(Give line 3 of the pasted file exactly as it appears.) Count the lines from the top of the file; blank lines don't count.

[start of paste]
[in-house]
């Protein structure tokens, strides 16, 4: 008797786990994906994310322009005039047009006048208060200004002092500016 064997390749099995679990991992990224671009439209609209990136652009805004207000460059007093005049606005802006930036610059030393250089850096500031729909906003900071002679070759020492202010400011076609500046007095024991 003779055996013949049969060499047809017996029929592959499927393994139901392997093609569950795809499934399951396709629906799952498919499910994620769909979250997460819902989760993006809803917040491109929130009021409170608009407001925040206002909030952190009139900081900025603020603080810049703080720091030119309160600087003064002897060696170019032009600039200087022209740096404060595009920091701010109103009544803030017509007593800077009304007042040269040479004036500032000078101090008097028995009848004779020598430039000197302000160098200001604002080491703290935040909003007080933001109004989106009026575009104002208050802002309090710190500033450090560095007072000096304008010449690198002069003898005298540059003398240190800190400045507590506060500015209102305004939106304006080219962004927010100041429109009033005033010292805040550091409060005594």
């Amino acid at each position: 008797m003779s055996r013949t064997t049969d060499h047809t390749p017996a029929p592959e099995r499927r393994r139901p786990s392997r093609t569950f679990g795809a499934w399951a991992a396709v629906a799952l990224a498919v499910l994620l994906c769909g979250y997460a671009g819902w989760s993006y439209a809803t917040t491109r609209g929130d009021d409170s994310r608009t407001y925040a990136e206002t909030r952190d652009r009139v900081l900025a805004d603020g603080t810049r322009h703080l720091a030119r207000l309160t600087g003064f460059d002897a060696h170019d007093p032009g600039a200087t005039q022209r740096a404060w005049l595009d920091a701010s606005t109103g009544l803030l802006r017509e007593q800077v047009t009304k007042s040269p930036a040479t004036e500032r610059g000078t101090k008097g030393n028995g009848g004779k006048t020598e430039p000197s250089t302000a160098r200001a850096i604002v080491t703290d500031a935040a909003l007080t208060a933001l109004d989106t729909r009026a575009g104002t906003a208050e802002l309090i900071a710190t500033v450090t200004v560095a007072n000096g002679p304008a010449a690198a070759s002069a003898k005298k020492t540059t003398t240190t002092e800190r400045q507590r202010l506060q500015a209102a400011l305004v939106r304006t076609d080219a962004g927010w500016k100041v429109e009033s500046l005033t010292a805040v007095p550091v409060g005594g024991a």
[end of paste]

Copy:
């Amino acid at each position: 008797m003779s055996r013949t064997t049969d060499h047809t390749p017996a029929p592959e099995r499927r393994r139901p786990s392997r093609t569950f679990g795809a499934w399951a991992a396709v629906a799952l990224a498919v499910l994620l994906c769909g979250y997460a671009g819902w989760s993006y439209a809803t917040t491109r609209g929130d009021d409170s994310r608009t407001y925040a990136e206002t909030r952190d652009r009139v900081l900025a805004d603020g603080t810049r322009h703080l720091a030119r207000l309160t600087g003064f460059d002897a060696h170019d007093p032009g600039a200087t005039q022209r740096a404060w005049l595009d920091a701010s606005t109103g009544l803030l802006r017509e007593q800077v047009t009304k007042s040269p930036a040479t004036e500032r610059g000078t101090k008097g030393n028995g009848g004779k006048t020598e430039p000197s250089t302000a160098r200001a850096i604002v080491t703290d500031a935040a909003l007080t208060a933001l109004d989106t729909r009026a575009g104002t906003a208050e802002l309090i900071a710190t500033v450090t200004v560095a007072n000096g002679p304008a010449a690198a070759s002069a003898k005298k020492t540059t003398t240190t002092e800190r400045q507590r202010l506060q500015a209102a400011l305004v939106r304006t076609d080219a962004g927010w500016k100041v429109e009033s500046l005033t010292a805040v007095p550091v409060g005594g024991a």